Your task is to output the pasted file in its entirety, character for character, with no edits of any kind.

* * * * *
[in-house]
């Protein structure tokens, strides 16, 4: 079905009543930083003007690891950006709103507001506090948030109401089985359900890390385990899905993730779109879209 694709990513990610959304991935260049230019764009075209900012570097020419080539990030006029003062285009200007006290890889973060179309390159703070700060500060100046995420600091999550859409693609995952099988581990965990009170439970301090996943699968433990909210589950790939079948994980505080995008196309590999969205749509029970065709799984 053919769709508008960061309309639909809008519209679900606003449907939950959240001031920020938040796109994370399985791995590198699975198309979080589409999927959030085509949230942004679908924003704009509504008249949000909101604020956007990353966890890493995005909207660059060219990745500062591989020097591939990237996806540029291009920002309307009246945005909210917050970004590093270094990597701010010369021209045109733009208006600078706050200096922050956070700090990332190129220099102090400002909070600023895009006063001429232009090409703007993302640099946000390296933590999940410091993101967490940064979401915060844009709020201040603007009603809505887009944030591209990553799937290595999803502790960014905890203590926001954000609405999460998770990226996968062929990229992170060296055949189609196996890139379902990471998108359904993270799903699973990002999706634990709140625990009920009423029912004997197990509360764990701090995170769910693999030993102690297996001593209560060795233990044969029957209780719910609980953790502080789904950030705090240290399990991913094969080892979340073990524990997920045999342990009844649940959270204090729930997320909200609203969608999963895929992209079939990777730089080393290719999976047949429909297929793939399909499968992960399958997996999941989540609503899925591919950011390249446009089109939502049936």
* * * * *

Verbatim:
[in-house]
């Protein structure tokens, strides 16, 4: 079905009543930083003007690891950006709103507001506090948030109401089985359900890390385990899905993730779109879209 694709990513990610959304991935260049230019764009075209900012570097020419080539990030006029003062285009200007006290890889973060179309390159703070700060500060100046995420600091999550859409693609995952099988581990965990009170439970301090996943699968433990909210589950790939079948994980505080995008196309590999969205749509029970065709799984 053919769709508008960061309309639909809008519209679900606003449907939950959240001031920020938040796109994370399985791995590198699975198309979080589409999927959030085509949230942004679908924003704009509504008249949000909101604020956007990353966890890493995005909207660059060219990745500062591989020097591939990237996806540029291009920002309307009246945005909210917050970004590093270094990597701010010369021209045109733009208006600078706050200096922050956070700090990332190129220099102090400002909070600023895009006063001429232009090409703007993302640099946000390296933590999940410091993101967490940064979401915060844009709020201040603007009603809505887009944030591209990553799937290595999803502790960014905890203590926001954000609405999460998770990226996968062929990229992170060296055949189609196996890139379902990471998108359904993270799903699973990002999706634990709140625990009920009423029912004997197990509360764990701090995170769910693999030993102690297996001593209560060795233990044969029957209780719910609980953790502080789904950030705090240290399990991913094969080892979340073990524990997920045999342990009844649940959270204090729930997320909200609203969608999963895929992209079939990777730089080393290719999976047949429909297929793939399909499968992960399958997996999941989540609503899925591919950011390249446009089109939502049936």